I spent  wonderful day in Canberra today.  After several years I again went to the Canberra Quilt Show.  I really enjoyed it.  A stand out element of this quilt show is that it is a designed show compared to Sydney Quilt Show.  The groupings of the quilts really show them off to the best advantage.  Jenny Bowker’s quilt won Best of show and was a standout of the show.  To see it go to

As I was in Canberra only for the day and I knew I would miss the tACTile exhibition I had a chance to get a sneak preview.  All I can say is WOW!!!!!!  It blew me away.  A most wonderful exhibition.  It was so professionally put together and the innovative, creative side of the artists – Jenny Bowker,  Dianne Firth, Helen Gray, Beth Miller and the Beth and Trevor Reid partnership was awe inspiring.

When I left early in the morning it was snowing and this week the snow has finally come to the resorts and stayed.

Oceania Collection Blog Hop

Welcome to the Oceania Collection Blog Hop!

SAQA [Studio Art Quilt Associates] has an auction of art quilts every year and this year the Oceania members contributed

Detail Winter #4

Detail Winter #4

32 pieces to the collection.  A full list of participating artists is on the main SAQA Oceania Blog.  I am very happy to share the process for making my contribution  for the SAQA Auction.  I am also very humbled and excited that this quilt is one of a number selected for the live SAQA auction at Houston International Quilt Festival.

Winter#4 is the title of the 12″square quilt I created.  This quilt is the third in a series in response to a postcard and my own experiences of winter in the snow.  Whilst I work on a piece the what if question is my constant companion.  In the case of this series it has been an ongoing nagging question that has stayed with me since completion of Winter#2 and #3.  By now the what if  was focusing on the sky reference in the piece which I had stitched horizontally in Winter#2.  Consequently there was a vertical texture in this section of the piece that keeps niggling me everytime I look at it hanging in my studio.  I had decided to do another piece and then the SAQA auction came up. So I drew up a basic 15″ square orientation sketch for the piece.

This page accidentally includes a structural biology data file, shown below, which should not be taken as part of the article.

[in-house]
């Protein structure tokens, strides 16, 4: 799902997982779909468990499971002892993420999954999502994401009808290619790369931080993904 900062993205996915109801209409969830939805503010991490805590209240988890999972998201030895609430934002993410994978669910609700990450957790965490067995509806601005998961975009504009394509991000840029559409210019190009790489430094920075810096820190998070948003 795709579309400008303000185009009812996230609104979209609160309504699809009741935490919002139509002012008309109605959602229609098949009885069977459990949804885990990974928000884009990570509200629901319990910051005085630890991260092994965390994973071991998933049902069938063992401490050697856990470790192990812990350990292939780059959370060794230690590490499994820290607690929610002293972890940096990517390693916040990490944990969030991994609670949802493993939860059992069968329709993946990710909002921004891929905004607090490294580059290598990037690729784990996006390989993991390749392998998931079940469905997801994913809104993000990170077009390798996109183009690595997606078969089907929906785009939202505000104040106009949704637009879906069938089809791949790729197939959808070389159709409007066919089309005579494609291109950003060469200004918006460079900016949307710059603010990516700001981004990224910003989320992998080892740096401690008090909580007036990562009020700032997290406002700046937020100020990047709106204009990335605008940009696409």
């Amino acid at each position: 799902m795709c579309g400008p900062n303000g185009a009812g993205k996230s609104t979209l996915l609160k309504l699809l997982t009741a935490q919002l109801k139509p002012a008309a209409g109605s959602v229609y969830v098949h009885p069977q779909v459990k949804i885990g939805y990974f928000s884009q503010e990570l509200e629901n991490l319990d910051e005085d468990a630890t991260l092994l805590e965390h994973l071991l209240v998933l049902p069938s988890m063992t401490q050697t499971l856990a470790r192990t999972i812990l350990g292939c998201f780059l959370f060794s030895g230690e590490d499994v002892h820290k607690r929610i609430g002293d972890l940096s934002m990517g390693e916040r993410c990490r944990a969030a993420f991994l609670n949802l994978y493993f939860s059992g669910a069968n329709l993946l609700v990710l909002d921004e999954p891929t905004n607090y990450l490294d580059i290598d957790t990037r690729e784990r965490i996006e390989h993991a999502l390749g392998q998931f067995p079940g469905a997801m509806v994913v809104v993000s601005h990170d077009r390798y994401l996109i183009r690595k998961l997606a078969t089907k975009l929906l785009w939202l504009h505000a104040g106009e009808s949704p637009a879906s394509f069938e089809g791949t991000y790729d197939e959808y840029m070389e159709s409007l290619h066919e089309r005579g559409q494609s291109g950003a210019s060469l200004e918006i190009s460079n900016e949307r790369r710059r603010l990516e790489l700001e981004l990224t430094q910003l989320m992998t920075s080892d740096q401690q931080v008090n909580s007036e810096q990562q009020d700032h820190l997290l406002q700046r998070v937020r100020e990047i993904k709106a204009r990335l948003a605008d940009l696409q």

sketchI then auditioned fabrics.  It wasn’t coming together until I came across a silver grey serviette.  When I tested it I liked the way it opened up and I liked the way I could use fragments of it, if I needed to, but have not in this piece.  After piecing the background I started stitching the sky reference with running stitch going in a vertical not horizontal direction.  I could not relax with the stitching until I could see the horizontal texture emerge.

P1000284It didn’t feel right as I sewed but I persevered and it worked.  At this point I was so glad that I had started with a 15″square.  I knew that running stitch draws up the fabric, from my previous works, but I had at one stage considered stating a little smaller than 15″ square.

Once the sky reference was stitched it was time to audition the fabrics that were to be added to represent trees.  I started with one element.



Then I added the components of the second  element.  P1000352It was then time to put down some contour lines with running stitch and recheck the placement of the skeletal trees.  P1000355As I worked I was thinking of Antony Gormley’s figures “Inside Australia”‘ that we had seen in our travels in the west.  I realised when working on Winter #2 that my simplification of trees was in a way being influenced by Gormley’s deconstructive approach to the human form.

I then continued with the running stitch until it was all done. All the running stitch was done with DMC threads – mainly variegated  of various shades.  I attached the components of the second element by machine then hand stitched the first element with a loose form of fly stitch.

Having finished the stitching I squared up the quilt and and added a facing rather than a binding to the quilt.  At that stage I had to go back over the notes I had kept from various quilters on how to add a facing.  A sleeve and a printed label put the finishing touches to my piece.


I hope you like my piece Winter #4.  My current what if is pushing me towards trying to make a large quilt building on what I have done so far.  Another side of me is saying move on.  To see my Winter series click here.

I trust you are enjoying the blog hop and please check out Alison Schwabe’s contribution on 5 August and Maggie Gilbert on 7 August.